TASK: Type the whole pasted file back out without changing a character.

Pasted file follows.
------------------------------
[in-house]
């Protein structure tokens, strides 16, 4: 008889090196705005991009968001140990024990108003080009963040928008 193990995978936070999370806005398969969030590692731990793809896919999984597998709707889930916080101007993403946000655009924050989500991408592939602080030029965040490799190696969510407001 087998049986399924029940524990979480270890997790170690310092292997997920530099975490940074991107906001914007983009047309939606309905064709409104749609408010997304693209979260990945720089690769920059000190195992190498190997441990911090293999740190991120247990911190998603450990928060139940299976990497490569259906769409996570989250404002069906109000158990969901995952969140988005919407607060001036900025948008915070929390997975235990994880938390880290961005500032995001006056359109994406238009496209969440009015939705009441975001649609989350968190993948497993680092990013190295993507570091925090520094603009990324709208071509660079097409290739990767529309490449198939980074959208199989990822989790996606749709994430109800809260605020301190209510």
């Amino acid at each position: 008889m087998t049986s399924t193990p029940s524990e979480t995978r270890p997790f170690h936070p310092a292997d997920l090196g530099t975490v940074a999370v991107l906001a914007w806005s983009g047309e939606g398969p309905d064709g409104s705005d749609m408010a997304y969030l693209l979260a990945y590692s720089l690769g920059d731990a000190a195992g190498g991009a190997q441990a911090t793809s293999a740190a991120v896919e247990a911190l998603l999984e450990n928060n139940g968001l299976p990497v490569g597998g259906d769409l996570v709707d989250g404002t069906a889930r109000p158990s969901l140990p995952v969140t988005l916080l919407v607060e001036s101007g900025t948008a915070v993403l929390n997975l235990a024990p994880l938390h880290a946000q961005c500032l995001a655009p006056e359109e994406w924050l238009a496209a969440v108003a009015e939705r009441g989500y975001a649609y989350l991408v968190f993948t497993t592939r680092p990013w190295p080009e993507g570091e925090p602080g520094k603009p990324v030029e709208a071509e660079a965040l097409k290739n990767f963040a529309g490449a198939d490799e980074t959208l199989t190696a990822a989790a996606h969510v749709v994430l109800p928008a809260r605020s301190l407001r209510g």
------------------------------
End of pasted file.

[in-house]
């Protein structure tokens, strides 16, 4: 008889090196705005991009968001140990024990108003080009963040928008 193990995978936070999370806005398969969030590692731990793809896919999984597998709707889930916080101007993403946000655009924050989500991408592939602080030029965040490799190696969510407001 087998049986399924029940524990979480270890997790170690310092292997997920530099975490940074991107906001914007983009047309939606309905064709409104749609408010997304693209979260990945720089690769920059000190195992190498190997441990911090293999740190991120247990911190998603450990928060139940299976990497490569259906769409996570989250404002069906109000158990969901995952969140988005919407607060001036900025948008915070929390997975235990994880938390880290961005500032995001006056359109994406238009496209969440009015939705009441975001649609989350968190993948497993680092990013190295993507570091925090520094603009990324709208071509660079097409290739990767529309490449198939980074959208199989990822989790996606749709994430109800809260605020301190209510």
């Amino acid at each position: 008889m087998t049986s399924t193990p029940s524990e979480t995978r270890p997790f170690h936070p310092a292997d997920l090196g530099t975490v940074a999370v991107l906001a914007w806005s983009g047309e939606g398969p309905d064709g409104s705005d749609m408010a997304y969030l693209l979260a990945y590692s720089l690769g920059d731990a000190a195992g190498g991009a190997q441990a911090t793809s293999a740190a991120v896919e247990a911190l998603l999984e450990n928060n139940g968001l299976p990497v490569g597998g259906d769409l996570v709707d989250g404002t069906a889930r109000p158990s969901l140990p995952v969140t988005l916080l919407v607060e001036s101007g900025t948008a915070v993403l929390n997975l235990a024990p994880l938390h880290a946000q961005c500032l995001a655009p006056e359109e994406w924050l238009a496209a969440v108003a009015e939705r009441g989500y975001a649609y989350l991408v968190f993948t497993t592939r680092p990013w190295p080009e993507g570091e925090p602080g520094k603009p990324v030029e709208a071509e660079a965040l097409k290739n990767f963040a529309g490449a198939d490799e980074t959208l199989t190696a990822a989790a996606h969510v749709v994430l109800p928008a809260r605020s301190l407001r209510g």